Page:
In early April, the Public Affairs Office received a Facebook message with pictures of a Veteran harming himself. The Veteran continued to send concerning messages stating he wanted to commit suicide.
Right away, two members of the public affairs office and two members of the Incident Command Team went into action. They contacted the Suicide Prevention Coordinator (SPC) to assist in initiating a welfare check.
The Veteran continued to send messages through Facebook. Consequently, the four employees continued to engage the Veteran through Messenger with messages of encouragement that he was not alone and that they were there to help. At the same time, they were working to call the Veteran directly on his cell phone.
Wanted to talk to his estranged family
Locating the Veteran was not an easy task. They had a name, but two locations listed as his home. There was also not a reliable next of kin or family member contact number. Within 30 minutes of notifying the SPC, the local sheriff’s department was at the Veteran’s door.
After reviewing the photos the Veteran sent, the public affairs office let the sheriff’s department know that the Veteran had barricaded himself in his home.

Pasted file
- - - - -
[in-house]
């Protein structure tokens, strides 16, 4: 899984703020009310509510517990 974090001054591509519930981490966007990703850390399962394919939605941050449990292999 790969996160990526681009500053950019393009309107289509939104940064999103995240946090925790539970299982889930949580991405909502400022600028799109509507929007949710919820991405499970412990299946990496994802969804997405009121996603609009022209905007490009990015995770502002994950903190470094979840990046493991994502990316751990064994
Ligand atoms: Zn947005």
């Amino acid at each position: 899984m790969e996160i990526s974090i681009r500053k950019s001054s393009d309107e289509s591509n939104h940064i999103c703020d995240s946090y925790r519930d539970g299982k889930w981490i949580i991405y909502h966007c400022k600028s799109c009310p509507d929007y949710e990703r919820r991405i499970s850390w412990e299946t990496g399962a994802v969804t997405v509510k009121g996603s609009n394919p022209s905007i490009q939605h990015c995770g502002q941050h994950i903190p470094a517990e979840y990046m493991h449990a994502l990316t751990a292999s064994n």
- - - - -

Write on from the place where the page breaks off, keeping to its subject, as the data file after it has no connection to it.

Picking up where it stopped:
The VA employees spoke with the negotiator to relay communication and demands that the Veteran was asking for, including talking to his estranged family. Six and half hours later, the Veteran surrendered and was taken to the local hospital for evaluation. The medical center staff admitted him to the facility for care.
This is a prime example that no matter the circumstances or what work they are engaged in, VA employees are always there to assist in protecting the health and wellbeing of our Veterans.
Pictured above (left to right) are Tracy L. Todd, Nurse Manager; Lauren Winebrenner, Deputy Public Affairs Officer; Amanda Bock, Risk Manager; and Sarah M. Tolstyka, Public Affairs Officer.
Sarah M. Tolstyka is a public affairs officer for the Martinsburg VA Medical Center.